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Squeezable pouches of organic baby food have exploded in popularity. They come in many flavors, but experts say there’s not much benefit over non-organic varieties.

Are organic foods better?

Parents pay premium, but experts say baby blends may not be superior

Squeezable pouches of organic baby food are as omnipresent on some American playgrounds as runny noses, diaper bags and overpriced strollers. Organic baby food can cost up to twice as much as conventionally grown baby food, and it comes in such gourmet blends as “blueberry, oats and quinoa” and “spinach, apple and rutabaga.”

Parents go organic for a variety of reasons, including environmental concerns and a desire to avoid pesticide residue. And in some cases, they just want a status symbol. According to the consumer market research firm Mintel, organic baby food made up about 10 percent of the $1.4 billion U.S. baby food and snacks market in 2011.

But studies show that parents who are aiming to buy the best food for their infants may not need to spring for the expensive organics.

“The variety of foods and nutrients that babies take in will have a much larger impact on their health than whether they’re fed organic or not,” says Tiffani Hays, the director of pediatric nutrition at the Johns Hopkins Children’s Center. “Vitamins, minerals and fiber have much better research and documented health benefits than does choosing organic.”

A 2012 study in the Annals of Internal Medicine considered the question “Are Organic Foods Safer or Healthier Than Conventional Alternatives?” After analyzing hundreds of previous studies, including some that involved pregnant women and children, the authors found no strong evidence in favor of the organics.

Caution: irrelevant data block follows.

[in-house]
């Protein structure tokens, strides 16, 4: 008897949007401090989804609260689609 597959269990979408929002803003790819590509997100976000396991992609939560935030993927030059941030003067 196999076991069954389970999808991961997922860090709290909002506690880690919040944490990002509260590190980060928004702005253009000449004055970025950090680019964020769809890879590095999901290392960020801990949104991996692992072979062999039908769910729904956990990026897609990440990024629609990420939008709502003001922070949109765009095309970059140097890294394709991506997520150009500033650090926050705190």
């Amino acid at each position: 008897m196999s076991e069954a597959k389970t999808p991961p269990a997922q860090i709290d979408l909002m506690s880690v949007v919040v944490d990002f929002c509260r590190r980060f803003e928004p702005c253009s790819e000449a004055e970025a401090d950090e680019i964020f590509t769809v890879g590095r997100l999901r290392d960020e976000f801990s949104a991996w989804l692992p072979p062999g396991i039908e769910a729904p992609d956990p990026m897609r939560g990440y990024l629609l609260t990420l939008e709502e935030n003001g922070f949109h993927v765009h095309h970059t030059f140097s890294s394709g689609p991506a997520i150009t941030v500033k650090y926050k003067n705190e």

Evidence scarce

Stanford University physician Crystal Smith-Spangler and her co-authors did not find consistent differences in nutrient levels between the two options. There was a 30 percent lower risk of pesticide contamination in organic than in conventional food, but it was rare for food from either group to exceed limits set by the Environmental Protection Agency, she said.

“Despite the widespread perception that organically produced foods are more nutritious than conventional alternatives, we did not find robust evidence supporting this perception,” the authors noted.

“The purpose of the study was not to tell people what to buy and eat, but to give people the information about the difference,” Smith-Spangler says. “I can see smart, rational people making different decisions. It’s a complex decision.”

A 2000 study, meanwhile, compared pesticide levels in three brands of baby food, two of them conventional and one organic. The authors didn’t detect pesticide residues in any of the samples.

Additives in food, such as dyes and preservatives, have been studied and found to be safe, though some parents still worry that there are negative effects, especially for infants and young children, Hays says. Cancer, immune diseases, gastrointestinal symptoms and even behavioral problems such as attention-deficit hyperactivity disorder have been blamed on food additives, she says, adding that there are no data behind these suspicions.

“These only remain concerns in theory, not something that has been documented and supported by controlled research studies or anything like that,” she says.

Matter of convenience

The squeezable pouches of organic baby food hit the market about five years ago and have exploded in popularity since, according to organic baby food manufacturer Happy Family.

Parents love the pouches for the convenience: They can squirt the purée onto a spoon for the baby; when the child gets older, he or she can suck the food straight out of the pouch. There is little mess.

In the last few years, Gerber and other power players in the baby food market added pouches to their product lines, and not just for organics, according to Mintel. And just as conventional baby foods come in pouches these days, some organics are sold in jars.